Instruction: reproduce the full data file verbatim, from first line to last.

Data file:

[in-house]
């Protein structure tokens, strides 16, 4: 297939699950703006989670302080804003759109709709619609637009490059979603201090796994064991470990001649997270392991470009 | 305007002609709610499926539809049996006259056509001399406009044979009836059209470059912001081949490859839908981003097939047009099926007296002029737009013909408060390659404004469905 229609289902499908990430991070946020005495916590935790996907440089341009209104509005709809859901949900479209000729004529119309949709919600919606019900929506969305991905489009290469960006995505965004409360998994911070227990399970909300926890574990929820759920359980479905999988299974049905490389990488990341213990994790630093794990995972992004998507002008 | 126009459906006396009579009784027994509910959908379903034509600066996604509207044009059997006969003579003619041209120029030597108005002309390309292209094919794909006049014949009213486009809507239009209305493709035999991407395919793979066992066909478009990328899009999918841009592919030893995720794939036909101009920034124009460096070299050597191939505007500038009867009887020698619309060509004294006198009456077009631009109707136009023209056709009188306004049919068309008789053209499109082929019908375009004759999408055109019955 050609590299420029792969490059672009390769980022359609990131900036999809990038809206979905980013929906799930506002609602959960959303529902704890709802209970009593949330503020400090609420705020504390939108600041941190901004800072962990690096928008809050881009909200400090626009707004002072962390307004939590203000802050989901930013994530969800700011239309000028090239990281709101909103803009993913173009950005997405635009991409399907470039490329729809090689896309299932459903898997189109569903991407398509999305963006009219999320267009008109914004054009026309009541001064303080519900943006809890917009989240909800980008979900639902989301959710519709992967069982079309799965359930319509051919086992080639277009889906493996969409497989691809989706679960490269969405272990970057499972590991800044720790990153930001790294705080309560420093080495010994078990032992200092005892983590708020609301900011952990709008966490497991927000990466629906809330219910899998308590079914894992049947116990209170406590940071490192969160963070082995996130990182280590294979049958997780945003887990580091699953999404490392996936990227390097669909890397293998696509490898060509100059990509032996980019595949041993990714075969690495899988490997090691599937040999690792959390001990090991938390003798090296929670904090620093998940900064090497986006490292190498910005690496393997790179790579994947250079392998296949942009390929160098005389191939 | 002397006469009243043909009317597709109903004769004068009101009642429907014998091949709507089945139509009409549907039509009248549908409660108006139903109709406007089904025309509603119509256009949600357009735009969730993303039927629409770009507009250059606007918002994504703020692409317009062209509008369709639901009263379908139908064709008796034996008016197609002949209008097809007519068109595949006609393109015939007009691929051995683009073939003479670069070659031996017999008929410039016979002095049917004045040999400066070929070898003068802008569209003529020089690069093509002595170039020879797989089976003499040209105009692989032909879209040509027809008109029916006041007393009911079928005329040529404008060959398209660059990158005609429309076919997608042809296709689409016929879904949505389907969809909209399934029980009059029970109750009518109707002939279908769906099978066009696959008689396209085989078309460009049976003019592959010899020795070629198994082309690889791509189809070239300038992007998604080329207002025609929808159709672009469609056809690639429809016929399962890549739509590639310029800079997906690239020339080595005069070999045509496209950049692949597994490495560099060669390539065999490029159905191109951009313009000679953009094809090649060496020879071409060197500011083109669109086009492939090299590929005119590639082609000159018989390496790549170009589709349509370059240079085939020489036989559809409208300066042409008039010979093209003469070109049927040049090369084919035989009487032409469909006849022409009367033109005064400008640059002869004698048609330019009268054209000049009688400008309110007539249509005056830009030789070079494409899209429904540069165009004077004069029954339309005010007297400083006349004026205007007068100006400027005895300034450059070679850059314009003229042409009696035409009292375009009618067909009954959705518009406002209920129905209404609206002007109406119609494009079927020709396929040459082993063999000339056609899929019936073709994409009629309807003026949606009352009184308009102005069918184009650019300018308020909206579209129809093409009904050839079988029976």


[in-house]
């Protein structure tokens, strides 16, 4: 297939699950703006989670302080804003759109709709619609637009490059979603201090796994064991470990001649997270392991470009 | 305007002609709610499926539809049996006259056509001399406009044979009836059209470059912001081949490859839908981003097939047009099926007296002029737009013909408060390659404004469905 229609289902499908990430991070946020005495916590935790996907440089341009209104509005709809859901949900479209000729004529119309949709919600919606019900929506969305991905489009290469960006995505965004409360998994911070227990399970909300926890574990929820759920359980479905999988299974049905490389990488990341213990994790630093794990995972992004998507002008 | 126009459906006396009579009784027994509910959908379903034509600066996604509207044009059997006969003579003619041209120029030597108005002309390309292209094919794909006049014949009213486009809507239009209305493709035999991407395919793979066992066909478009990328899009999918841009592919030893995720794939036909101009920034124009460096070299050597191939505007500038009867009887020698619309060509004294006198009456077009631009109707136009023209056709009188306004049919068309008789053209499109082929019908375009004759999408055109019955 050609590299420029792969490059672009390769980022359609990131900036999809990038809206979905980013929906799930506002609602959960959303529902704890709802209970009593949330503020400090609420705020504390939108600041941190901004800072962990690096928008809050881009909200400090626009707004002072962390307004939590203000802050989901930013994530969800700011239309000028090239990281709101909103803009993913173009950005997405635009991409399907470039490329729809090689896309299932459903898997189109569903991407398509999305963006009219999320267009008109914004054009026309009541001064303080519900943006809890917009989240909800980008979900639902989301959710519709992967069982079309799965359930319509051919086992080639277009889906493996969409497989691809989706679960490269969405272990970057499972590991800044720790990153930001790294705080309560420093080495010994078990032992200092005892983590708020609301900011952990709008966490497991927000990466629906809330219910899998308590079914894992049947116990209170406590940071490192969160963070082995996130990182280590294979049958997780945003887990580091699953999404490392996936990227390097669909890397293998696509490898060509100059990509032996980019595949041993990714075969690495899988490997090691599937040999690792959390001990090991938390003798090296929670904090620093998940900064090497986006490292190498910005690496393997790179790579994947250079392998296949942009390929160098005389191939 | 002397006469009243043909009317597709109903004769004068009101009642429907014998091949709507089945139509009409549907039509009248549908409660108006139903109709406007089904025309509603119509256009949600357009735009969730993303039927629409770009507009250059606007918002994504703020692409317009062209509008369709639901009263379908139908064709008796034996008016197609002949209008097809007519068109595949006609393109015939007009691929051995683009073939003479670069070659031996017999008929410039016979002095049917004045040999400066070929070898003068802008569209003529020089690069093509002595170039020879797989089976003499040209105009692989032909879209040509027809008109029916006041007393009911079928005329040529404008060959398209660059990158005609429309076919997608042809296709689409016929879904949505389907969809909209399934029980009059029970109750009518109707002939279908769906099978066009696959008689396209085989078309460009049976003019592959010899020795070629198994082309690889791509189809070239300038992007998604080329207002025609929808159709672009469609056809690639429809016929399962890549739509590639310029800079997906690239020339080595005069070999045509496209950049692949597994490495560099060669390539065999490029159905191109951009313009000679953009094809090649060496020879071409060197500011083109669109086009492939090299590929005119590639082609000159018989390496790549170009589709349509370059240079085939020489036989559809409208300066042409008039010979093209003469070109049927040049090369084919035989009487032409469909006849022409009367033109005064400008640059002869004698048609330019009268054209000049009688400008309110007539249509005056830009030789070079494409899209429904540069165009004077004069029954339309005010007297400083006349004026205007007068100006400027005895300034450059070679850059314009003229042409009696035409009292375009009618067909009954959705518009406002209920129905209404609206002007109406119609494009079927020709396929040459082993063999000339056609899929019936073709994409009629309807003026949606009352009184308009102005069918184009650019300018308020909206579209129809093409009904050839079988029976």